Reducing the toll of asthma in the developing world
Asthma-related fatalities are a global health problem, particularly in developing nations where an ambulance and emergency medical services are under-resourced.
According to the World Health Organisation, there were 417,918 deaths in 2016, most of which occurred in low and lower-middle-income countries.
MIT's school of digital technologies' Dr Sayan Kumar Ray and his research colleagues from Carnegie Mellon University in Rwanda and the University of Rwanda saw the potential for using an Internet of Things (IOT) approach in designing a low-cost alert system to serve people in the capital city, Kigali.
Their work titled 'An IOT-Alert System for Chronic Asthma Patients' proposed a design and a functioning prototype of the system that has very recently won a Best Paper Award in the Ad Hoc Networks and Wireless Networks category at a reputed international conference, the IEEE IEMCON 2020, held virtually this year due to Covid-19.
"The reviewers liked the idea. We did not expect that. It was out of the blue. We were very pleasantly surprised," says Dr Ray.
While a phone call is still the most common way of alerting ambulance services of an emergency, for asthma-sufferers experiencing difficulty, especially those who live alone, it's not a user-friendly solution.
The Rwandan prototype allows patients to send a message from their smart devices to neighbours or other designated carers requesting immediate help, while emergency and healthcare services are also alerted.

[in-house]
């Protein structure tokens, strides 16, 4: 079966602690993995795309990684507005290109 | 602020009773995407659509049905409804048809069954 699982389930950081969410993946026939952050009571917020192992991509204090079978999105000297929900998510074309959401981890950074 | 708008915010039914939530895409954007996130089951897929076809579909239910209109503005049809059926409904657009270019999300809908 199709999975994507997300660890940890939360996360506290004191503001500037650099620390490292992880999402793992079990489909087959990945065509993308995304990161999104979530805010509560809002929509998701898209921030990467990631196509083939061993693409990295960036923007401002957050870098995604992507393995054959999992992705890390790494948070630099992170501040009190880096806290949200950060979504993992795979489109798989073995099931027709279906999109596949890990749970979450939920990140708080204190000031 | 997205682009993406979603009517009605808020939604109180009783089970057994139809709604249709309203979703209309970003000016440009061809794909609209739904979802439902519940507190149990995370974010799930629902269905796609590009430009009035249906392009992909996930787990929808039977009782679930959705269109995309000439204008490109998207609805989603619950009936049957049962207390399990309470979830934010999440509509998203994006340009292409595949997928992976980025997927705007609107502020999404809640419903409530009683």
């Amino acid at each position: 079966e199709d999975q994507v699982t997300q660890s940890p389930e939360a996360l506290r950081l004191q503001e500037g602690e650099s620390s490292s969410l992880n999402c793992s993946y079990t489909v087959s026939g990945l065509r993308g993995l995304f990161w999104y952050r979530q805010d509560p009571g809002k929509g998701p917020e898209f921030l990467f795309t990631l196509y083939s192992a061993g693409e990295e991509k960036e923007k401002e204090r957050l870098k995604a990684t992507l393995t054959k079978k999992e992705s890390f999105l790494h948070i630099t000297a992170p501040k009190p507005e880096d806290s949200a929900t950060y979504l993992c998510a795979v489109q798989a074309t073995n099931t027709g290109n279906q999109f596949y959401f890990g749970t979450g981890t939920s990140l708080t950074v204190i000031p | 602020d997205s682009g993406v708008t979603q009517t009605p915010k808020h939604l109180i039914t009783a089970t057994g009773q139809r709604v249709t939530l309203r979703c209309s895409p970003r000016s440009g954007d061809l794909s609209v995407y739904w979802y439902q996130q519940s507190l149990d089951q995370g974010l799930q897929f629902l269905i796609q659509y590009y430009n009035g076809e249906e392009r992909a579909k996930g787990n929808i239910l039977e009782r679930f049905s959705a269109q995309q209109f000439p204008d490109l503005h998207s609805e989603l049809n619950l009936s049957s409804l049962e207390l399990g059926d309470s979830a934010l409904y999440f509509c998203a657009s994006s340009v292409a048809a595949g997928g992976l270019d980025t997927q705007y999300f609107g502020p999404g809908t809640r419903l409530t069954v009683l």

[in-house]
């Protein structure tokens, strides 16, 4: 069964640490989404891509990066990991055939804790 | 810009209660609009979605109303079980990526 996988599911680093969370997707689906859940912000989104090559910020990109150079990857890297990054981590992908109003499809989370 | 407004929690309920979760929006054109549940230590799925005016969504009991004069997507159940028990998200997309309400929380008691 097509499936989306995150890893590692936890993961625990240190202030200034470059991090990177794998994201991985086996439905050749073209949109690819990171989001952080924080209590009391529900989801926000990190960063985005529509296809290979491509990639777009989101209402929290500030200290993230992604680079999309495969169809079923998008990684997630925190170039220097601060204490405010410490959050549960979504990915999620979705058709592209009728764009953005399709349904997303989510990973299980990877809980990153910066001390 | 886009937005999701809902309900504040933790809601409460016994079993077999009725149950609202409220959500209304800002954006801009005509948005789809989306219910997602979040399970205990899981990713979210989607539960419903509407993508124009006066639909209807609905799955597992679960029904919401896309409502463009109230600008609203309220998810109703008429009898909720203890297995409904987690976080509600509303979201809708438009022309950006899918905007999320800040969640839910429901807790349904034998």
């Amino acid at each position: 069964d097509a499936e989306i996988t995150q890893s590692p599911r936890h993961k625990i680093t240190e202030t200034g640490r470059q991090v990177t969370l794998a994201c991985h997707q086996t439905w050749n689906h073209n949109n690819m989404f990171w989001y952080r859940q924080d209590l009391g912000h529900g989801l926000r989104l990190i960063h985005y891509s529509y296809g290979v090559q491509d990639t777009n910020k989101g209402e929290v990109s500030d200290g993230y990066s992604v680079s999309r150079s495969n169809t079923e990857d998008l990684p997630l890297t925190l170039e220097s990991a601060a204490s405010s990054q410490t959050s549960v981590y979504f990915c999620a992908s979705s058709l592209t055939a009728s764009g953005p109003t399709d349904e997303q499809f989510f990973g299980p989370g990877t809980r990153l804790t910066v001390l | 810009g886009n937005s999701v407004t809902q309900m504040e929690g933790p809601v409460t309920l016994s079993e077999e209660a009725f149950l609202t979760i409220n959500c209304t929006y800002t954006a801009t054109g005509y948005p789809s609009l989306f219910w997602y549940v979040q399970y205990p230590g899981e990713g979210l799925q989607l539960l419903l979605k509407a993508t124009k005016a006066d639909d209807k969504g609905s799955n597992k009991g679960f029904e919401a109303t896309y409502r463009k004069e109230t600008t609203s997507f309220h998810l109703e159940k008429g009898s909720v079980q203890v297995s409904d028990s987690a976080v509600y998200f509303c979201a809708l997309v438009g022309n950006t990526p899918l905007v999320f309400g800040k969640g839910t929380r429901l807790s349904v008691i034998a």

"They find it handy," says Dr Ray. "The next phase is we plan to do more work to perfect the system and make it more automatic, embedding artificial intelligence."
The use of the Internet of Things which is defined as, 'the connectivity between multiple electronic sensors and devices with a network underneath them and people using these,' and its application to healthcare is one of the MIT researcher's key areas of interest.
Currently, he's working on applying it to eldercare in New Zealand with the backing of MIT research funding.
The planned system will work on the basic principle of employing an IoT-based multi-modal communication approach to send out alert messages to neighbours, friends or family members during medical emergency situations involving elderly people living alone at home.
"What we thought was; can we have an easy-to-use and low-cost system that can automatically detect there is an emergency and trigger an alert to whānau or neighbours so they can check out what has happened before an ambulance arrives. These are the first responders," says Dr Ray.
Machine learning algorithms will select the most appropriate first responder to attend the emergency situation based on certain predefined conditions.
A functioning proof of concept for the system is under development by a multi-disciplinary team including academics and students from MIT's school of digital technologies and school of health and counselling.
"I like the applied nature of research that can change peoples' lives and have a positive effect. These projects can be readily applied in the community."
Dr Ray is the author and co-author of close to sixty published research papers as well as supervising PhD projects through AUT and Taylor's University, Malaysia.
Apart from IoT applications in healthcare, disaster management and security, his other research interests are in 5G and 6G network systems and dynamic spectrum sharing.